Photo Gallery: Training Ground
For its cowboy competitors, the Jackson Hole Rodeo is like rodeo college.
Photography by Rebecca Noble // Written by Chance Cook
for A few nights each week from June through August, the Teton County Fairgrounds belong to the Jackson Hole Rodeo. About two hours pass from the time the first bull flies from the chute and when the final cowboy packs his duffle bag, heading for wherever the next bucking horse or bull might be. But, for most of the young cowboys who line the deck behind those chutes, the next rodeo will be right back in Jackson.
The Wilson family, lead by patriarch Phil Wilson, is in their eleventh year at the helm of the rodeo. A good share of the jackets worn behind the chutes have National High School Finals Rodeo patches stitched on (as opposed to pro rodeo patches), and that’s exactly the way the Wilsons want it. The Jackson Hole Rodeo is a training ground of all sorts for young cowboys—a place to learn and perform.
Photographer Rebecca Noble was no stranger to shooting rodeo before embarking on this project, which emphasizes how the Jackson Hole Rodeo helps the development of young cowboys and cowgirls. “The kids are there with this crazy dream of ‘I want to ride bulls,’” Noble says. “And the Wilsons do a lot to make that happen.”
The Wilson family ranch sits south of town off Highway 89. Over the past decade it has grown into something of a rodeo school. There’s a bunkhouse available for visiting cowboys to stay at for weeks at a time. There’s a small practice arena and carefully chosen stock to practice on. There’s even a weight room equipped with a mechanical bucking machine.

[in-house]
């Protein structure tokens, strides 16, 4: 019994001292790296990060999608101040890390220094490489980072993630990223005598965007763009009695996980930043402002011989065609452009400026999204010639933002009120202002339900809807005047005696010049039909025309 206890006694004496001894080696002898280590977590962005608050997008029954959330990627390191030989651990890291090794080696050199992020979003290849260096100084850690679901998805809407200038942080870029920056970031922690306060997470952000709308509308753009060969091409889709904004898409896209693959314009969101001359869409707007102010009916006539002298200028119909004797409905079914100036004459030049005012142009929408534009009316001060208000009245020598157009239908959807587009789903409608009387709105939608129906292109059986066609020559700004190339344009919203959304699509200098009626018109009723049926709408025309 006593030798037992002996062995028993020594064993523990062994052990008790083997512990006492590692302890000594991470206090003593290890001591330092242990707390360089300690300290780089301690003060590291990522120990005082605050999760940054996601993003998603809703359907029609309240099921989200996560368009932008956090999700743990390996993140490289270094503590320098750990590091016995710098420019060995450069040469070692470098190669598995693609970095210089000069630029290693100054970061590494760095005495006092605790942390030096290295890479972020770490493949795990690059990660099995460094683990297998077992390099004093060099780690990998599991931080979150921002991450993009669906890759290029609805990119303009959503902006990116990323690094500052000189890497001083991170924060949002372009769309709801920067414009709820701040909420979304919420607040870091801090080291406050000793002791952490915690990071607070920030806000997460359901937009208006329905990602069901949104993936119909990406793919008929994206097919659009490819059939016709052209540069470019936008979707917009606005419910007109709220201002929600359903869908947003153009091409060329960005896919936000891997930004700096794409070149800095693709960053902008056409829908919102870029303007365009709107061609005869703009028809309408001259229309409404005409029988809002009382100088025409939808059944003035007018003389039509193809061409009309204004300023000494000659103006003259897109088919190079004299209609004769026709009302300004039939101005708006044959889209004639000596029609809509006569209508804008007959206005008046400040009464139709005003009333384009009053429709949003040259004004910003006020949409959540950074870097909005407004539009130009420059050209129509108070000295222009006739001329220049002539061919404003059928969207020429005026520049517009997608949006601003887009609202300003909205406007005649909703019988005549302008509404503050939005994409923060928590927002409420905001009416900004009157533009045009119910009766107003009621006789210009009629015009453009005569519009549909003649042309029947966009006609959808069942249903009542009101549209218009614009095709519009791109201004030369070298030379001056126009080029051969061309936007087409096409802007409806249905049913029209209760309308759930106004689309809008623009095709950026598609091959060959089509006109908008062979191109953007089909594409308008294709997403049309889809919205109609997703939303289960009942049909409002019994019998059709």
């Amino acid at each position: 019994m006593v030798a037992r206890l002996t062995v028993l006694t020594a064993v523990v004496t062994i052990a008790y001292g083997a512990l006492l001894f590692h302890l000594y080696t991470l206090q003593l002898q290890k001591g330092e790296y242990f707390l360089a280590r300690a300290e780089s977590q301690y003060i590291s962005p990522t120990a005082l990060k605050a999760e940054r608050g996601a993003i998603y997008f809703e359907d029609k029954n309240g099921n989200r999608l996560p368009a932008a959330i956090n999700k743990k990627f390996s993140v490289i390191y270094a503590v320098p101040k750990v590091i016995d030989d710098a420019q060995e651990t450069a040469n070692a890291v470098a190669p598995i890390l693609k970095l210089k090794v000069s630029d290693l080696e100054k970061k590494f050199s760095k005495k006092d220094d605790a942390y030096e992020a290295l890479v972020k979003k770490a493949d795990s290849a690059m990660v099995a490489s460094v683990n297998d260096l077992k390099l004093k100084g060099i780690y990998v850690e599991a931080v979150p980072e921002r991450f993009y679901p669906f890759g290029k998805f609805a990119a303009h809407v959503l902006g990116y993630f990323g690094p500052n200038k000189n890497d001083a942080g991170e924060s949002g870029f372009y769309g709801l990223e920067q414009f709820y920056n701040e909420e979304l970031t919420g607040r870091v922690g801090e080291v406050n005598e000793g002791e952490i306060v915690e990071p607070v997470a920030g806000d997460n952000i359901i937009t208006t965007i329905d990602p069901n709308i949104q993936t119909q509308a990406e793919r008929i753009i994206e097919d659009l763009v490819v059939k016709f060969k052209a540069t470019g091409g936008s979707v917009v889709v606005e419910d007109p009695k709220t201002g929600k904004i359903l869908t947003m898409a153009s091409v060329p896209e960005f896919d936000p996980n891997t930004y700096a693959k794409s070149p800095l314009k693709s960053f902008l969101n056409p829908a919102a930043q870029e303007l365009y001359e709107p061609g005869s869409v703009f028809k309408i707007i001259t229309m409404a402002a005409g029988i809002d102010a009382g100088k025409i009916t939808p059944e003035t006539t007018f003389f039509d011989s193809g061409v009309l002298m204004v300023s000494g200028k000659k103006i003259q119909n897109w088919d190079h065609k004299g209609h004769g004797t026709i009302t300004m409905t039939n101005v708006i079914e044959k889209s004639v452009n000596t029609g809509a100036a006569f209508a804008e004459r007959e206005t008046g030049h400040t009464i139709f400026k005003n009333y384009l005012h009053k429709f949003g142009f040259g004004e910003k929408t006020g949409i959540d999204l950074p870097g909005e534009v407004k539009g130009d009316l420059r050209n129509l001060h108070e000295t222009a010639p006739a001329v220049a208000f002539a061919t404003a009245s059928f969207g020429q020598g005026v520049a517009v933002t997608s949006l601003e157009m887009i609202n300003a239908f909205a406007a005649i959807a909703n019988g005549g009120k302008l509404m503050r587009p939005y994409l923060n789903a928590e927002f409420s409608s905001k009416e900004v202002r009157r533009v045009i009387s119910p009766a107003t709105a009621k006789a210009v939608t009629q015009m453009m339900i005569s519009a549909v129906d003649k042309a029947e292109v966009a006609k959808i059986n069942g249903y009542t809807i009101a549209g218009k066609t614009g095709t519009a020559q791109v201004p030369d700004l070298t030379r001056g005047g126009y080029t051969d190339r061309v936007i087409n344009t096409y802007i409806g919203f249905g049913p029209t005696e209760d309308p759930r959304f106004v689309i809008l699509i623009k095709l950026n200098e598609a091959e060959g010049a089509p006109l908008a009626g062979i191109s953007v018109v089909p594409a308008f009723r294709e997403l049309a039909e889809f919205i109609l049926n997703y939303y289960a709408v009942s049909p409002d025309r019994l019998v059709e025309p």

“WHAT WE DO is a little different than a pro rodeo or even an amateur rodeo,” Wilson says. Two sections of bull riding open and close at each Jackson Hole Rodeo night. The later section is more akin to traditional rodeo, where the cowboys receive their bull through a draw. The first round is like a development round, where the Wilsons often choose a bull to best match the young rider that will climb atop it.
“We lean our livestock toward the learning-type livestock. It’s not the type of livestock you would see at a pro rodeo,” Wilson says. “Our livestock is all oriented toward the rider, not the animal.”
The Jackson Hole Rodeo is almost a relic in the valley, a holdout of the old Western identity that was once at the heart of the area. Wilson estimates 75 to 80 percent of the spectators in his audience each night are at their first rodeo. They don’t know what makes a good ride and what doesn’t, so when the Wilsons line up livestock to match the level of the rider atop it, the transient crowd knows only that it is seeing successful rides, a few misses, and two hours of nonstop rodeo.
“The crowd loves it, the kid learns from it,” Wilson says, “and it’s a better experience all in all for our rodeo.” JH
Buskin Wilson, left, gives his nephew Tipton Wilson feedback after his night’s ride. In addition to the array of Buskin Wilson’s duties around the rodeo, he still finds time to get on a bull himself and mentor young bull riders.
Left: Brothers Bodee and Brandon Wilson herd steers back to the stock truck after the conclusion of a Wednesday night Jackson Hole Rodeo at the Teton County Fairgrounds.
The Wilsons’ official Jackson Hole Rodeo button-ups emblazoned with their first names hanging at the Teton County Fairgrounds.
From left, Jace Warinski, Tucker Wilson, and Tipton Wilson rest after completing the morning’s chores to prepare the Teton County Fairgrounds for the evening’s performance.
Tucker Wilson, left, protects his hat from Jace Warinski, right, as they wrestle in the parking lot of The Virginian Lodge before a Wilson family and friends lunch.
Buskin Wilson’s daughter Dally (in cowboy hat) ropes and barrel races. Here, she chats with friends after competing at a Wednesday night rodeo.